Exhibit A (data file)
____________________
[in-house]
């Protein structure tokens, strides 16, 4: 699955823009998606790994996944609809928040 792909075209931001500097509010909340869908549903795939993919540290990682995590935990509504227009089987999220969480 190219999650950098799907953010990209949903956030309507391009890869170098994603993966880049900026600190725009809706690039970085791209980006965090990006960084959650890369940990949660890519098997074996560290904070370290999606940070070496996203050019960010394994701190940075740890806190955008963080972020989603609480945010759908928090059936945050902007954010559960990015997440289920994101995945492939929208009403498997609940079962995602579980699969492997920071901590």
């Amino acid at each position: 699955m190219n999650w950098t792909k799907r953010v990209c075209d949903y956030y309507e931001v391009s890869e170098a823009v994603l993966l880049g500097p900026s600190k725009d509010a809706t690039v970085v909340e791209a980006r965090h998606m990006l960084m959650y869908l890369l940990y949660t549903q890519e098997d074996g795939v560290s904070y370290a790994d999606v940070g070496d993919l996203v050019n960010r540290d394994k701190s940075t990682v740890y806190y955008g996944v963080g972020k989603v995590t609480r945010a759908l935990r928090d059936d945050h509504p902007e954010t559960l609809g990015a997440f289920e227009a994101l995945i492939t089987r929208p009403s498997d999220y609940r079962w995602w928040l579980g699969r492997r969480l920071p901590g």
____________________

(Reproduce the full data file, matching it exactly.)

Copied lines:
[in-house]
């Protein structure tokens, strides 16, 4: 699955823009998606790994996944609809928040 792909075209931001500097509010909340869908549903795939993919540290990682995590935990509504227009089987999220969480 190219999650950098799907953010990209949903956030309507391009890869170098994603993966880049900026600190725009809706690039970085791209980006965090990006960084959650890369940990949660890519098997074996560290904070370290999606940070070496996203050019960010394994701190940075740890806190955008963080972020989603609480945010759908928090059936945050902007954010559960990015997440289920994101995945492939929208009403498997609940079962995602579980699969492997920071901590």
């Amino acid at each position: 699955m190219n999650w950098t792909k799907r953010v990209c075209d949903y956030y309507e931001v391009s890869e170098a823009v994603l993966l880049g500097p900026s600190k725009d509010a809706t690039v970085v909340e791209a980006r965090h998606m990006l960084m959650y869908l890369l940990y949660t549903q890519e098997d074996g795939v560290s904070y370290a790994d999606v940070g070496d993919l996203v050019n960010r540290d394994k701190s940075t990682v740890y806190y955008g996944v963080g972020k989603v995590t609480r945010a759908l935990r928090d059936d945050h509504p902007e954010t559960l609809g990015a997440f289920e227009a994101l995945i492939t089987r929208p009403s498997d999220y609940r079962w995602w928040l579980g699969r492997r969480l920071p901590g």